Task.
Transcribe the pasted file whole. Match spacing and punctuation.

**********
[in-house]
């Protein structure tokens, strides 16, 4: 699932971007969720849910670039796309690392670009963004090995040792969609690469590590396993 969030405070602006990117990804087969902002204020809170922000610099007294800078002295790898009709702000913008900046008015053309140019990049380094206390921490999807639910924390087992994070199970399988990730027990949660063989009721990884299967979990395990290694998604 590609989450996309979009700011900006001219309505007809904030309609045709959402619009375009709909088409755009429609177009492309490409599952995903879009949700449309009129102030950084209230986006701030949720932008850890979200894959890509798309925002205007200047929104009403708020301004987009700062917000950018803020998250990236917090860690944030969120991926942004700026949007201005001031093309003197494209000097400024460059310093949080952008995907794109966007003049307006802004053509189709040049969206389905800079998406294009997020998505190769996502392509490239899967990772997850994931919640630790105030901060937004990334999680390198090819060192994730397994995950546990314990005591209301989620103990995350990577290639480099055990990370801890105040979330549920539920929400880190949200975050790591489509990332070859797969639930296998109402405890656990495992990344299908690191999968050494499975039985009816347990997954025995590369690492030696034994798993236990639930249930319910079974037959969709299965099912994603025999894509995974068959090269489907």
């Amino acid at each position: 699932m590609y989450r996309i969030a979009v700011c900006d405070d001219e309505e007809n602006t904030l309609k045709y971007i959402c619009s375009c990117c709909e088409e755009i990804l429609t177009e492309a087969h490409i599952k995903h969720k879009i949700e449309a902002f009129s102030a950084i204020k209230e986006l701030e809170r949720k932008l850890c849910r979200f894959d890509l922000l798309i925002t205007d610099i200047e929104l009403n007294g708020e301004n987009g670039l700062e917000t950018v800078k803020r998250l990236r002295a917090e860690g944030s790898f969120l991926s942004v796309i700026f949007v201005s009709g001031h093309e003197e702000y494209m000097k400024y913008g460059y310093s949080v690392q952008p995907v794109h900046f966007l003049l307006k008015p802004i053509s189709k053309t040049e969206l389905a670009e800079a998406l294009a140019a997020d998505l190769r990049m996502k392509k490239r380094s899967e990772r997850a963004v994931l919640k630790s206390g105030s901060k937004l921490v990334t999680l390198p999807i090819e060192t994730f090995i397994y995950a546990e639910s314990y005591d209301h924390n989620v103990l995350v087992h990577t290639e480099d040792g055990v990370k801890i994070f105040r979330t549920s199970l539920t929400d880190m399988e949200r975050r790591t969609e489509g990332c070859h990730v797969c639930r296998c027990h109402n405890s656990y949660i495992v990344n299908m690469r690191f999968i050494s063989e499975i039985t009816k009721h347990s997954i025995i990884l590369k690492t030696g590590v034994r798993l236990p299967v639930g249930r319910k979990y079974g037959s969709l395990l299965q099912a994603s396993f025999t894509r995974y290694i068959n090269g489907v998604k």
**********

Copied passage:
[in-house]
């Protein structure tokens, strides 16, 4: 699932971007969720849910670039796309690392670009963004090995040792969609690469590590396993 969030405070602006990117990804087969902002204020809170922000610099007294800078002295790898009709702000913008900046008015053309140019990049380094206390921490999807639910924390087992994070199970399988990730027990949660063989009721990884299967979990395990290694998604 590609989450996309979009700011900006001219309505007809904030309609045709959402619009375009709909088409755009429609177009492309490409599952995903879009949700449309009129102030950084209230986006701030949720932008850890979200894959890509798309925002205007200047929104009403708020301004987009700062917000950018803020998250990236917090860690944030969120991926942004700026949007201005001031093309003197494209000097400024460059310093949080952008995907794109966007003049307006802004053509189709040049969206389905800079998406294009997020998505190769996502392509490239899967990772997850994931919640630790105030901060937004990334999680390198090819060192994730397994995950546990314990005591209301989620103990995350990577290639480099055990990370801890105040979330549920539920929400880190949200975050790591489509990332070859797969639930296998109402405890656990495992990344299908690191999968050494499975039985009816347990997954025995590369690492030696034994798993236990639930249930319910079974037959969709299965099912994603025999894509995974068959090269489907």
């Amino acid at each position: 699932m590609y989450r996309i969030a979009v700011c900006d405070d001219e309505e007809n602006t904030l309609k045709y971007i959402c619009s375009c990117c709909e088409e755009i990804l429609t177009e492309a087969h490409i599952k995903h969720k879009i949700e449309a902002f009129s102030a950084i204020k209230e986006l701030e809170r949720k932008l850890c849910r979200f894959d890509l922000l798309i925002t205007d610099i200047e929104l009403n007294g708020e301004n987009g670039l700062e917000t950018v800078k803020r998250l990236r002295a917090e860690g944030s790898f969120l991926s942004v796309i700026f949007v201005s009709g001031h093309e003197e702000y494209m000097k400024y913008g460059y310093s949080v690392q952008p995907v794109h900046f966007l003049l307006k008015p802004i053509s189709k053309t040049e969206l389905a670009e800079a998406l294009a140019a997020d998505l190769r990049m996502k392509k490239r380094s899967e990772r997850a963004v994931l919640k630790s206390g105030s901060k937004l921490v990334t999680l390198p999807i090819e060192t994730f090995i397994y995950a546990e639910s314990y005591d209301h924390n989620v103990l995350v087992h990577t290639e480099d040792g055990v990370k801890i994070f105040r979330t549920s199970l539920t929400d880190m399988e949200r975050r790591t969609e489509g990332c070859h990730v797969c639930r296998c027990h109402n405890s656990y949660i495992v990344n299908m690469r690191f999968i050494s063989e499975i039985t009816k009721h347990s997954i025995i990884l590369k690492t030696g590590v034994r798993l236990p299967v639930g249930r319910k979990y079974g037959s969709l395990l299965q099912a994603s396993f025999t894509r995974y290694i068959n090269g489907v998604k």